Principal Residence Tips for Seniors Moving into Retirement Homes

The principal residence exemption (PRE) is a valuable tax benefit that allows residents to avoid paying capital gains tax when they sell their primary residence. To qualify for the PRE, the property being sold must have been the individual's primary residence, and only one property can be designated as the individual's primary residence for a given tax year. If an individual owns multiple properties, they must designate which one will be considered their primary residence for each tax year.  In addition to claiming the PRE for years that an individual lived in their home, they may be able to claim an additional 4 years under the principal residence exemption (Plus Four Rule) under 45(2) of the Income Tax Act if all of the following rules apply. 

  • You do not designate any another property as your principal residence
  • You are resident or deemed to be resident of Canada


Income earned on the property would need to be reported on the individual’s return and Capital Cost Allowance can’t be claimed against a principal residence that has been converted to a rental property.

To claim the Plus Four Rule, the individual must file Form T2091(IND), Designation of a Property as a Principal Residence by an Individual (Other Than a Personal Trust) with their tax return. The form must be filed in the year that the individual sells their property or in the year the individual passes away.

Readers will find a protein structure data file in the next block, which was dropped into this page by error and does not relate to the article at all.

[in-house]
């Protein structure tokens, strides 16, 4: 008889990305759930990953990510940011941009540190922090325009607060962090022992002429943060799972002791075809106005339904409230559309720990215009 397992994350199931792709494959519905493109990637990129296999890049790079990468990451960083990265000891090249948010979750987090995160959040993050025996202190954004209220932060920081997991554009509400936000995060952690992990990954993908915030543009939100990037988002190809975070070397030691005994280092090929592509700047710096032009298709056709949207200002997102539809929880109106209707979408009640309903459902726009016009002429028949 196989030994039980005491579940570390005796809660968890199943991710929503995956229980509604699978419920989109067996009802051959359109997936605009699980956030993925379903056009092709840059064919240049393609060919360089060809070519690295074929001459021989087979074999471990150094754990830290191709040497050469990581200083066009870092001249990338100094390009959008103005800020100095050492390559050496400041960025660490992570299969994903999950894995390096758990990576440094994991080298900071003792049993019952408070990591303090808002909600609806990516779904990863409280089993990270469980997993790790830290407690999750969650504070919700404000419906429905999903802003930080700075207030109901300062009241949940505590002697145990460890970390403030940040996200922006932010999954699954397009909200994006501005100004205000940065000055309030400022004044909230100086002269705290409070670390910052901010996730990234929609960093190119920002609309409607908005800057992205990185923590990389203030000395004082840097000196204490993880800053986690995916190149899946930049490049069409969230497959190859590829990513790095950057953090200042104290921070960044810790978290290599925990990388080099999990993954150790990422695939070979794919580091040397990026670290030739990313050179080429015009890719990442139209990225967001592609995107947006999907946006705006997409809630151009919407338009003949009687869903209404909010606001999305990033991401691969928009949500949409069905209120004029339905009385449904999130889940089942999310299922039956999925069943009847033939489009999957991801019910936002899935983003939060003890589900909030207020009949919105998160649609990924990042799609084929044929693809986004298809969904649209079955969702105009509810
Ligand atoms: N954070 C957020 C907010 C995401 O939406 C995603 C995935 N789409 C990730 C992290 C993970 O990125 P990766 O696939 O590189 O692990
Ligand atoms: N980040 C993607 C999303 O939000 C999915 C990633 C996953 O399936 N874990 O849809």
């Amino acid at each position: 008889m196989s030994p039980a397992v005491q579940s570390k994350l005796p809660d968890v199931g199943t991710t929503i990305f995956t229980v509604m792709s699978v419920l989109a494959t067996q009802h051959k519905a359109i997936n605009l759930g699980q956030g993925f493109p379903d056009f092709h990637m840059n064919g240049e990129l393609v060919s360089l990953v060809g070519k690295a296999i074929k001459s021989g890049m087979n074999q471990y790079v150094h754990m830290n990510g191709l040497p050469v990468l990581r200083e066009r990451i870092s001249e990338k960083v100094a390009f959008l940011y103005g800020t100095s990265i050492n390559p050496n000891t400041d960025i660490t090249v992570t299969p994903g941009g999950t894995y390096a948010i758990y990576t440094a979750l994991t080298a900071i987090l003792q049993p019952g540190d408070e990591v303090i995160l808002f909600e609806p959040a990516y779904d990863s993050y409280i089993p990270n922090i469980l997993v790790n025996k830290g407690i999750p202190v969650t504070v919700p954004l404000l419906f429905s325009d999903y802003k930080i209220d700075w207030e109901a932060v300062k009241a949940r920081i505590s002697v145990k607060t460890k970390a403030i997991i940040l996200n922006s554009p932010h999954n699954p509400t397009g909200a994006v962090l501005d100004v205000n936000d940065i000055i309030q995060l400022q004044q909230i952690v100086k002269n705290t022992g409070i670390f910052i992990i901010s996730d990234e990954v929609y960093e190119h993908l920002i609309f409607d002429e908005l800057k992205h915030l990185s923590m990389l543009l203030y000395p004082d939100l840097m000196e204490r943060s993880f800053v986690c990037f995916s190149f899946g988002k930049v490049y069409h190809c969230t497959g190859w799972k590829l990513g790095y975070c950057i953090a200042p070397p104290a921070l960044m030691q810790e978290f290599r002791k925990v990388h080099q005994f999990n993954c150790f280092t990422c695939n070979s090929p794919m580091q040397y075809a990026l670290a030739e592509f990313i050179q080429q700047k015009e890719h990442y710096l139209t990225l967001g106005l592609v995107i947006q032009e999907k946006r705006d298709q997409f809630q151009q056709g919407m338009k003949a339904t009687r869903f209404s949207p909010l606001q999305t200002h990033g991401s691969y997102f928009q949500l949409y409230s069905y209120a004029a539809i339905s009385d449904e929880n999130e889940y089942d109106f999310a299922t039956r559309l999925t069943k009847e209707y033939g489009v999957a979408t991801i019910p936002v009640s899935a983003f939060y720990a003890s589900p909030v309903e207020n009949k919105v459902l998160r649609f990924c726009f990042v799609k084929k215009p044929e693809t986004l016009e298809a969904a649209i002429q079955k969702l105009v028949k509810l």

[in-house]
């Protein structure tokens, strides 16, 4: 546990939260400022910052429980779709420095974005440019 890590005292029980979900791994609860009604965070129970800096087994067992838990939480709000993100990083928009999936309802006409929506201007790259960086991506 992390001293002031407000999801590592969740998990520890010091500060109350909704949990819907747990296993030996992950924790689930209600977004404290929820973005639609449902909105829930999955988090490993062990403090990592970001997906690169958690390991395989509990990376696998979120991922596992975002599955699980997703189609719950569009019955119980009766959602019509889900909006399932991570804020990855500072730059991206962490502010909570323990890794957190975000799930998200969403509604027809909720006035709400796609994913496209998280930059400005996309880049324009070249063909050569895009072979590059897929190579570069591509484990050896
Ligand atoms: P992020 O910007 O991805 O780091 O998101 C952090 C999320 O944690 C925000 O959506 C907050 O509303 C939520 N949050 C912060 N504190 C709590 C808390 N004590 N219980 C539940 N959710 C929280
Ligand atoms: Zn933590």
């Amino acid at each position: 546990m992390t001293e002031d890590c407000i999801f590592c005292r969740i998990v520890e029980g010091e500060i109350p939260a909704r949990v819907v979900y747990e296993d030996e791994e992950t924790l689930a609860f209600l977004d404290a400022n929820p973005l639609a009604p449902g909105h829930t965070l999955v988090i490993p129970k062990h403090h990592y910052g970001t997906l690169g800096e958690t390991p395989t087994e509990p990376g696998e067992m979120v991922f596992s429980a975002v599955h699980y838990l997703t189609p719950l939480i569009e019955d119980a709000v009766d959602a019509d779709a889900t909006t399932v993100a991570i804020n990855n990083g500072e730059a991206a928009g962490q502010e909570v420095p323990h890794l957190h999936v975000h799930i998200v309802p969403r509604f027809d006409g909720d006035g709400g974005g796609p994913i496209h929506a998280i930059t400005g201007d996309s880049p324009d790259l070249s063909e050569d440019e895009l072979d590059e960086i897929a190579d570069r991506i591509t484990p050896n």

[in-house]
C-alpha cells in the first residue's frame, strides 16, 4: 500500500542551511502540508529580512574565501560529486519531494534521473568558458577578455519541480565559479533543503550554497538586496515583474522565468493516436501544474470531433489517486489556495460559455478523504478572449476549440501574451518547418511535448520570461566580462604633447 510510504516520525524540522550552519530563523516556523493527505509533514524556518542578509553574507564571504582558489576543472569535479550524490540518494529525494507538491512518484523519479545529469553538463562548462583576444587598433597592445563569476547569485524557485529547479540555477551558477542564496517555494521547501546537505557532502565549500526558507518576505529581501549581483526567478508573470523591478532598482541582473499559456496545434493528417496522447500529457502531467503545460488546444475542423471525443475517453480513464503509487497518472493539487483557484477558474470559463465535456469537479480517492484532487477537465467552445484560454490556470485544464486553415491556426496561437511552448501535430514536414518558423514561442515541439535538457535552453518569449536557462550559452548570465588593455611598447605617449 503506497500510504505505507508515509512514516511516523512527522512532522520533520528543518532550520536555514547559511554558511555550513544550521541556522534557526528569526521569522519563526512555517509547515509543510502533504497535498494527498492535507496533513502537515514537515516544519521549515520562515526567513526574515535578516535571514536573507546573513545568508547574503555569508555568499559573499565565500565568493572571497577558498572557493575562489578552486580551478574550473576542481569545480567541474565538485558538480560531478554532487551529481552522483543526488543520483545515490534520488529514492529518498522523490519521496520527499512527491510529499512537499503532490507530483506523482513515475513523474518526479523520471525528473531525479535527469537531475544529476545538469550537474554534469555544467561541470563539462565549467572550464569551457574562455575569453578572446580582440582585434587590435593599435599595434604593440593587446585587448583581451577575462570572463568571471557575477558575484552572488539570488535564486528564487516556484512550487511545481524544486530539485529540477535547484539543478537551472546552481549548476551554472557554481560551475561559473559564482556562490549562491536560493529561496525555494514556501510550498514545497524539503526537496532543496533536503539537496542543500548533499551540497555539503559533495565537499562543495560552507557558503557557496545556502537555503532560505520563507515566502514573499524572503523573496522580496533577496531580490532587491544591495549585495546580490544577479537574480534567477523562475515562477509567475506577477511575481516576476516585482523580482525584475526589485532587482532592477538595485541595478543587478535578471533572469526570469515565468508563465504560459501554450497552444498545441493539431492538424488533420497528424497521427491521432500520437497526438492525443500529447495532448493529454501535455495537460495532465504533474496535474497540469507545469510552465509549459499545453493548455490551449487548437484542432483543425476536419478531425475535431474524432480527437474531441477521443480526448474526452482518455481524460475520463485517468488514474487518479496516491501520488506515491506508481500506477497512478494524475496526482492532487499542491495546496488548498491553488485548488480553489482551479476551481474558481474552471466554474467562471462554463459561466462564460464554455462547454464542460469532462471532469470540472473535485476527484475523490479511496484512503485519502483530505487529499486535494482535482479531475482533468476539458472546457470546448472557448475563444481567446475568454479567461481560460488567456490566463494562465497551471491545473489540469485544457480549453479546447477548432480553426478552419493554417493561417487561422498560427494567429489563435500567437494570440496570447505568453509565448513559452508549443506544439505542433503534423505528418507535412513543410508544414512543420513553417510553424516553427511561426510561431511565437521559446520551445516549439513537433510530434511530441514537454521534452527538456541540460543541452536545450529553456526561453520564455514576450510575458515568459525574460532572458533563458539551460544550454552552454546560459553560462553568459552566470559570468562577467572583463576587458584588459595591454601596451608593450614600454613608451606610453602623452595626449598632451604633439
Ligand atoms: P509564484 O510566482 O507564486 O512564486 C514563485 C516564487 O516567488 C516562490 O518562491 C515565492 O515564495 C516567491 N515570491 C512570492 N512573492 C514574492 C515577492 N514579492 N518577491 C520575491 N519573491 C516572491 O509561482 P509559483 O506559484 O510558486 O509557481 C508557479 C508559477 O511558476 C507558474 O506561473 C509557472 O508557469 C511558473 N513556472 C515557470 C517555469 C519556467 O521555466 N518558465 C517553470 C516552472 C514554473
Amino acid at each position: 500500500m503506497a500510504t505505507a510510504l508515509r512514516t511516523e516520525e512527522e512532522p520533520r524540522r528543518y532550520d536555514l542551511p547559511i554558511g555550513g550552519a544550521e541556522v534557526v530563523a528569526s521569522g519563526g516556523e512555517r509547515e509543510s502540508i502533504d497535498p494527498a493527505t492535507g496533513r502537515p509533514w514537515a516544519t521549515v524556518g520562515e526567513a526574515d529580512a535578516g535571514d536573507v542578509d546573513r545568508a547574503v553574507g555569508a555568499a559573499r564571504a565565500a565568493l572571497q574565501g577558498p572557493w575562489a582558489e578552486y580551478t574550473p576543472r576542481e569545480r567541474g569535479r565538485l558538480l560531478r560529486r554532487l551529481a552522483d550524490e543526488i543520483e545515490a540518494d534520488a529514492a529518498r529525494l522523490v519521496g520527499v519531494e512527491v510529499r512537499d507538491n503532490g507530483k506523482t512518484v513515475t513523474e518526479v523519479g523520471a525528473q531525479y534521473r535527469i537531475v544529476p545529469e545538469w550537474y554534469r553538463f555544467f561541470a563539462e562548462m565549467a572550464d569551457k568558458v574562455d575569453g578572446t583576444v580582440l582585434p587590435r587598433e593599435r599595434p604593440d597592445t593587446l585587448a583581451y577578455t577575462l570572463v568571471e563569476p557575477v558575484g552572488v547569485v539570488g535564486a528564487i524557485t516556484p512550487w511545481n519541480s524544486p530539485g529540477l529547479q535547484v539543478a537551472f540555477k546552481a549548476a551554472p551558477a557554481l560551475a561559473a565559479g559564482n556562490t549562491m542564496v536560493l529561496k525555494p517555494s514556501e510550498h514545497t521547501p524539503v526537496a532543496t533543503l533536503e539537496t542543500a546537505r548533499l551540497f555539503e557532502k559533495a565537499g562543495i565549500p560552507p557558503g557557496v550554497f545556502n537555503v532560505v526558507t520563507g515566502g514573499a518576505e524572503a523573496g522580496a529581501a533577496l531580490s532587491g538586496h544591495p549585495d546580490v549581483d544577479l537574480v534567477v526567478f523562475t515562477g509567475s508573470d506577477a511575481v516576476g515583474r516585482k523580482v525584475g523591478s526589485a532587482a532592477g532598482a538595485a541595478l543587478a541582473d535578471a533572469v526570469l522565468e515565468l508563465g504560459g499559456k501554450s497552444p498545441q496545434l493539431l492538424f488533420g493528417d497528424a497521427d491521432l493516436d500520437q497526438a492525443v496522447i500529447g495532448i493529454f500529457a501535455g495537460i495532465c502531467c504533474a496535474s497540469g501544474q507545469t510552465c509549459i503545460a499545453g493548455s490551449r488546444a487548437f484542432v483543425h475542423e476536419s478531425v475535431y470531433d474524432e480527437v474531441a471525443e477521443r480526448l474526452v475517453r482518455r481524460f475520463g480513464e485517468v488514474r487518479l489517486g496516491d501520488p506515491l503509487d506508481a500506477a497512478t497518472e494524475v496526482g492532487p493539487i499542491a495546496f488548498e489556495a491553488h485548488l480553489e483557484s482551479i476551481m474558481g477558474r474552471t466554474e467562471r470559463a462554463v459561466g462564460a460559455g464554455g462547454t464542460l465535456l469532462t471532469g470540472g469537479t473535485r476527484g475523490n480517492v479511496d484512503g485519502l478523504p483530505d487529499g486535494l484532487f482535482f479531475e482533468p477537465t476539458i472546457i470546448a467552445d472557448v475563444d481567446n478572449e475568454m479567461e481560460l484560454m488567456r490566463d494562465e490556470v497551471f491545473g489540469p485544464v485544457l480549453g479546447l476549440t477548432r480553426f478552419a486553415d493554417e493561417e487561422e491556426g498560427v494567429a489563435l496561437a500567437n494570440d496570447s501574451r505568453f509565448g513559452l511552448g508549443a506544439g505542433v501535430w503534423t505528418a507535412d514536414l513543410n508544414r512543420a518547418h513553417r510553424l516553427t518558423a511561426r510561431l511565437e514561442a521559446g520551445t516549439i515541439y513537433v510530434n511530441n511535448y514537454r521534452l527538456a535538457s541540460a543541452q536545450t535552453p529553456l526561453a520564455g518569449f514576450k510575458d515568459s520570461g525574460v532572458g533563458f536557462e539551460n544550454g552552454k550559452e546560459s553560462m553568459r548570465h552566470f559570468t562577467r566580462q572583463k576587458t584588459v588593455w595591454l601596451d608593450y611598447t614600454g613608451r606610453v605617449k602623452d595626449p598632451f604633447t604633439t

Another way for a senior to extend the PRE on their home would be to allow a child or spouse to stay in their home after they move to a retirement residence. A principal residence exemption can be claimed if the taxpayer, their spouse, or their children inhabit the home on a regular basis.  In this case, the child must ordinarily inhabit the home every year. Only one principal residence exemption is allowed per family unit.  Under the right circumstances, the principal residence exemption could be extended for the senior’s entire stay in a retirement home.

These rules to extend the principal residence exemption are not exclusive to seniors moving to retirement homes, however, these are the two exemptions we’ve found most commonly used by seniors moving to a retirement home. 

Of course, tax planning should always be done under the direct supervision of a qualified professional.